Rooibos (/ˈrɔɪbɒs/ ROY-boss; Afrikaans: [rɔːibɔs];
Aspalathus linearis), meaning "red bush"; is a broom-like member of
Fabaceae family of plants growing in South Africa's fynbos.
The leaves are used to make a herbal tea that is called by the names:
rooibos, bush tea (especially in Southern Africa), or redbush tea
(predominantly in Great Britain). The tea has been popular in Southern
Africa for generations, but is now consumed in many countries
worldwide. It is sometimes spelled rooibosch in accordance with the
old Dutch. The tea has a taste and color somewhat similar to hibiscus
tea, or an earthy flavor like yerba mate.
The generic name comes from the Greek name aspalathos for Calicotome
villosa, which has very similar growth and flowers to the rooibos
plant. The specific name of linearis comes from the plant's linear
growing structure and needle-like leaves.
1 Production and processing
3 Chemical composition
5.1 US trademark controversy
5.2 Legal protection of the name rooibos
5.3 Threat from climate change
6 See also
8 External links
Production and processing
Green rooibos tea
Rooibos tea in a glass
A rooibos-infused liqueur and rooibos tea
Rooibos is usually grown in the Cederberg, a small mountainous area in
the region of the
Western Cape province of South Africa.
Generally, the leaves undergo an oxidation (often termed
"fermentation" in common tea processing terminology). This process
produces the distinctive reddish-brown colour of rooibos and enhances
the flavour. Unoxidised "green" rooibos is also produced, but the more
demanding production process for green rooibos (similar to the method
by which green tea is produced) makes it more expensive than
traditional rooibos. It carries a malty and slightly grassy flavour
somewhat different from its red counterpart.
Rooibos tea is commonly prepared in the same manner as black tea and
milk and sugar are added to taste. Other methods include a slice of
lemon and using honey instead of sugar to sweeten. It is also served
as espresso, lattes, cappuccinos or iced tea.
As a fresh leaf, rooibos has a high content of ascorbic acid (vitamin
Rooibos tea does not contain caffeine and has low tannin levels
compared to black tea or green tea.
Rooibos contains polyphenols,
including flavanols, flavones, flavanones, dihydrochalcones,
aspalathin and nothofagin.
The processed leaves and stems contain benzoic and cinnamic acids.
See also: Food grading
Rooibos grades are largely related to the percentage "needle" or leaf
to stem content in the mix. A higher leaf content results in a darker
liquor, richer flavour and less "dusty" aftertaste. The high-grade
rooibos is exported and does not reach local markets, with major
consumers being the EU, particularly Germany, where it is used in
creating flavoured blends for loose-leaf tea markets.
In 1772, Swedish naturalist Carl Thunberg noted, "the country people
made tea" from a plant related to rooibos or redbush. Traditionally,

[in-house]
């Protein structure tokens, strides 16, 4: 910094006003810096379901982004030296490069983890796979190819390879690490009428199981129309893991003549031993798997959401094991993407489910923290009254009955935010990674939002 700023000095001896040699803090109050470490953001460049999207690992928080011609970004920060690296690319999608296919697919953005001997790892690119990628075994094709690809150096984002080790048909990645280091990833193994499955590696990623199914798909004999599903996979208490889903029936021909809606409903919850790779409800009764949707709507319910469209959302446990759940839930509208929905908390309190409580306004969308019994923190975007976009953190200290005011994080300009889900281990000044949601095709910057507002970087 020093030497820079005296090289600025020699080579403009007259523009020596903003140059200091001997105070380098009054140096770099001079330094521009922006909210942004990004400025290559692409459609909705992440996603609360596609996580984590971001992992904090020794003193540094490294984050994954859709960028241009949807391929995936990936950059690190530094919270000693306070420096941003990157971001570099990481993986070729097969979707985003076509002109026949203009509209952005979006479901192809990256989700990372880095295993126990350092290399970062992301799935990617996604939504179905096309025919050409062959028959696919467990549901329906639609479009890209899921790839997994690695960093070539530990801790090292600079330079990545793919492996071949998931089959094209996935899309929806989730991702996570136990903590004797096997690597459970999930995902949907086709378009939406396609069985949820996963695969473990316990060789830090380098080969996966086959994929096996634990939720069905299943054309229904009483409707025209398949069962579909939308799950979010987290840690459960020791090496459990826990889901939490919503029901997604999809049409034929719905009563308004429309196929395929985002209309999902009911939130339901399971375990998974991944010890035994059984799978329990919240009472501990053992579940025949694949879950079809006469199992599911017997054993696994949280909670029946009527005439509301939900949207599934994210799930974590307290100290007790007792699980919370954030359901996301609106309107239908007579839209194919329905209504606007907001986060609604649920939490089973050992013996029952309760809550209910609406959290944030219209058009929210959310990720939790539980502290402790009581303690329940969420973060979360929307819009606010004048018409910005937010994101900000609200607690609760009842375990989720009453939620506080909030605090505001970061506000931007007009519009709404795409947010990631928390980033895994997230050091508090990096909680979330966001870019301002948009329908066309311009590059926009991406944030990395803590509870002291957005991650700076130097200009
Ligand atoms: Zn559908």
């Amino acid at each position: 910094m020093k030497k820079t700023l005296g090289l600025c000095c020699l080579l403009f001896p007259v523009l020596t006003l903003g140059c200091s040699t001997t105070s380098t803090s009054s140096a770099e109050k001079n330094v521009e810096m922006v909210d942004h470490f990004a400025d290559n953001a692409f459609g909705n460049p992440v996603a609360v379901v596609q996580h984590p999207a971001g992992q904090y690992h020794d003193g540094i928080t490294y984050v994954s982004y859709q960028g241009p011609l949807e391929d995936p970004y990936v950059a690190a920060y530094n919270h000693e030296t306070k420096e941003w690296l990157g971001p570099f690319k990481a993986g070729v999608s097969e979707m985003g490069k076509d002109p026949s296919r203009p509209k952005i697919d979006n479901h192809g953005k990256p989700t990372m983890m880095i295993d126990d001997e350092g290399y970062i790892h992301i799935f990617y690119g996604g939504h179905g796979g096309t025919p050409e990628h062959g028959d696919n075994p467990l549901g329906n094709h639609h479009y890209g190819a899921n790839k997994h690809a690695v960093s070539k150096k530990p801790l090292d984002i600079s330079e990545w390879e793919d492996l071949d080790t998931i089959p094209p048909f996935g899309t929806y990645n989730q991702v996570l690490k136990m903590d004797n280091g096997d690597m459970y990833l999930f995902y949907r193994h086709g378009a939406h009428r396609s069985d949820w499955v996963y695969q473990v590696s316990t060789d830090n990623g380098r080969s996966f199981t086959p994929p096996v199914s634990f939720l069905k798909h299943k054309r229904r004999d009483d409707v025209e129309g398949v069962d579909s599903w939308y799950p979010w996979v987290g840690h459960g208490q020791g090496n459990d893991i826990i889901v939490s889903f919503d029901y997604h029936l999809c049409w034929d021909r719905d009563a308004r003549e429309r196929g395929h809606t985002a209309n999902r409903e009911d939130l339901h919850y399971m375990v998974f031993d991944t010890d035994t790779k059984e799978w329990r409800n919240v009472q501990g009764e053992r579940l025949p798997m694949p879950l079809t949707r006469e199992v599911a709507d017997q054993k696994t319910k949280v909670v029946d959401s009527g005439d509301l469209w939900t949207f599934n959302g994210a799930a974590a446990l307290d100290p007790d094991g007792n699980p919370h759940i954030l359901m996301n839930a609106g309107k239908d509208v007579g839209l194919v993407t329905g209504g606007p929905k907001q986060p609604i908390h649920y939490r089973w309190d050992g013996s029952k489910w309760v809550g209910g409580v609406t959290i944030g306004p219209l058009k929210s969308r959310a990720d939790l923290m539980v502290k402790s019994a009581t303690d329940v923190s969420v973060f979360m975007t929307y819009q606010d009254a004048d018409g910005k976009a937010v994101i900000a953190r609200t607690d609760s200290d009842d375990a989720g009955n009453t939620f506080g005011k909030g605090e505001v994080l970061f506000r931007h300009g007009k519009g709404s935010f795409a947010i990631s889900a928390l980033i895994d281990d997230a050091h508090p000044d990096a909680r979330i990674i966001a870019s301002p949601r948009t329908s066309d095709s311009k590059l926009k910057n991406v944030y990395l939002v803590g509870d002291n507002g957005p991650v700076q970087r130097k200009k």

the local people would climb the mountains and cut the fine,
needle-like leaves from wild rooibos plants. They
then rolled the bunches of leaves into hessian bags and brought them
down the steep slopes using donkeys. The leaves were then chopped with
axes and bruised with hammers, before being left to dry in the sun.
Dutch settlers to the Cape learned to drink rooibos tea as an
alternative to black tea, an expensive commodity for the settlers who
relied on supply ships from Europe.
In 1904, Benjamin Ginsberg ran a variety of experiments at Rondegat
Farm, finally curing rooibos. He simulated the traditional Chinese
method of making Keemun by fermenting the tea in barrels. The major
hurdle in growing rooibos commercially was that farmers could not
germinate the rooibos seeds. The seeds were hard to find and
impossible to germinate commercially.
In 1930 District Surgeon and botanist Dr Pieter Le Fras Nortier
began conducting experiments with the cultivation of the rooibos
plant. Dr Nortier also saw the vast commercial potential the tea held
for the region.
Dr Nortier cultivated the first plants at Clanwilliam on his farm
Eastside and on the farm Klein Kliphuis. The tiny seeds were very
difficult to come by. Dr Nortier paid the local villagers £5 per
matchbox of seeds collected. An aged Khoi woman found an unusual seed
source: having chanced upon ants dragging seed, she followed them back
to their nest and, on breaking it open, found a granary. Dr.
Nortier's research was ultimately successful and he subsequently
showed all the local farmers how to germinate their own seeds. The
secret lay in scarifying the seed pods. Dr Nortier placed a layer of
seeds between two mill stones and ground away some of the seed pod
wall. Thereafter the seeds were easily propagated. Over the next
decade the price of seeds soared to an astounding £80 a pound, the
most expensive vegetable seed in the world, as farmers rushed to plant